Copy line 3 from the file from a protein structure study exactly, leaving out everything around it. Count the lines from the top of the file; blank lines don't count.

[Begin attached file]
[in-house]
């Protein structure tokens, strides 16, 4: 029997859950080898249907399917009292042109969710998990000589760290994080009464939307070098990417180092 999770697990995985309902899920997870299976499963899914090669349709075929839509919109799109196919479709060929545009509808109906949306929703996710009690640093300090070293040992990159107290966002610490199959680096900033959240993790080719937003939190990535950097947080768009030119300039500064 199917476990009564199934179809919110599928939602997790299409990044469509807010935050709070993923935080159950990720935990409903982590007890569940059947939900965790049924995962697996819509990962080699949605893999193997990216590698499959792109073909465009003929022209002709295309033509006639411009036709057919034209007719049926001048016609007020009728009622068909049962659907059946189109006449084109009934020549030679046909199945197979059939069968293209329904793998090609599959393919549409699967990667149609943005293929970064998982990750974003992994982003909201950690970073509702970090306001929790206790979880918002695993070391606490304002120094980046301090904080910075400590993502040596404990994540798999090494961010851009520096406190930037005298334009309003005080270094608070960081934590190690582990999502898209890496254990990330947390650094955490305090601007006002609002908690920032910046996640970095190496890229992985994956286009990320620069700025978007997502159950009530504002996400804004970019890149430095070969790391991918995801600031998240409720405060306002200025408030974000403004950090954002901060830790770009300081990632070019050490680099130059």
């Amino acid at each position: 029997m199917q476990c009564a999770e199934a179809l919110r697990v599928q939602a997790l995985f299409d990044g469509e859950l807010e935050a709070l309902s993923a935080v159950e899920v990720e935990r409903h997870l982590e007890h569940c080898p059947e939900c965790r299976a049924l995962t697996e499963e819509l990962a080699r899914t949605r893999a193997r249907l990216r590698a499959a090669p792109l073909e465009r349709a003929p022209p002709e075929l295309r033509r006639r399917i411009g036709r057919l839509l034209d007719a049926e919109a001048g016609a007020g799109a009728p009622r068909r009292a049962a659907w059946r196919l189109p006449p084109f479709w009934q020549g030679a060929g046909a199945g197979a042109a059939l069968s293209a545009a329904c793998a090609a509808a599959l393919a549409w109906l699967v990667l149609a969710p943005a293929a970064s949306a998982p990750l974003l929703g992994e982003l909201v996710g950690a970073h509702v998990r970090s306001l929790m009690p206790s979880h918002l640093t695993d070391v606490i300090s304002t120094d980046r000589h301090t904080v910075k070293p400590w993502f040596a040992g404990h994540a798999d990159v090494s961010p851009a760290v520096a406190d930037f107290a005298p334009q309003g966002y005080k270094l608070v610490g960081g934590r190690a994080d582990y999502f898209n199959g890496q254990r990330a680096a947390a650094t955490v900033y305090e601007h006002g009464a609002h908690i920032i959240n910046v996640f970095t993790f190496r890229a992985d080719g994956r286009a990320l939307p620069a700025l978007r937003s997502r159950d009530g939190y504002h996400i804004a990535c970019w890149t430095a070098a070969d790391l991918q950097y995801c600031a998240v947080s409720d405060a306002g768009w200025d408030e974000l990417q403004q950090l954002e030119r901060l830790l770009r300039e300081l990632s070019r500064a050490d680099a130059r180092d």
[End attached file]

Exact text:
């Amino acid at each position: 029997m199917q476990c009564a999770e199934a179809l919110r697990v599928q939602a997790l995985f299409d990044g469509e859950l807010e935050a709070l309902s993923a935080v159950e899920v990720e935990r409903h997870l982590e007890h569940c080898p059947e939900c965790r299976a049924l995962t697996e499963e819509l990962a080699r899914t949605r893999a193997r249907l990216r590698a499959a090669p792109l073909e465009r349709a003929p022209p002709e075929l295309r033509r006639r399917i411009g036709r057919l839509l034209d007719a049926e919109a001048g016609a007020g799109a009728p009622r068909r009292a049962a659907w059946r196919l189109p006449p084109f479709w009934q020549g030679a060929g046909a199945g197979a042109a059939l069968s293209a545009a329904c793998a090609a509808a599959l393919a549409w109906l699967v990667l149609a969710p943005a293929a970064s949306a998982p990750l974003l929703g992994e982003l909201v996710g950690a970073h509702v998990r970090s306001l929790m009690p206790s979880h918002l640093t695993d070391v606490i300090s304002t120094d980046r000589h301090t904080v910075k070293p400590w993502f040596a040992g404990h994540a798999d990159v090494s961010p851009a760290v520096a406190d930037f107290a005298p334009q309003g966002y005080k270094l608070v610490g960081g934590r190690a994080d582990y999502f898209n199959g890496q254990r990330a680096a947390a650094t955490v900033y305090e601007h006002g009464a609002h908690i920032i959240n910046v996640f970095t993790f190496r890229a992985d080719g994956r286009a990320l939307p620069a700025l978007r937003s997502r159950d009530g939190y504002h996400i804004a990535c970019w890149t430095a070098a070969d790391l991918q950097y995801c600031a998240v947080s409720d405060a306002g768009w200025d408030e974000l990417q403004q950090l954002e030119r901060l830790l770009r300039e300081l990632s070019r500064a050490d680099a130059r180092d």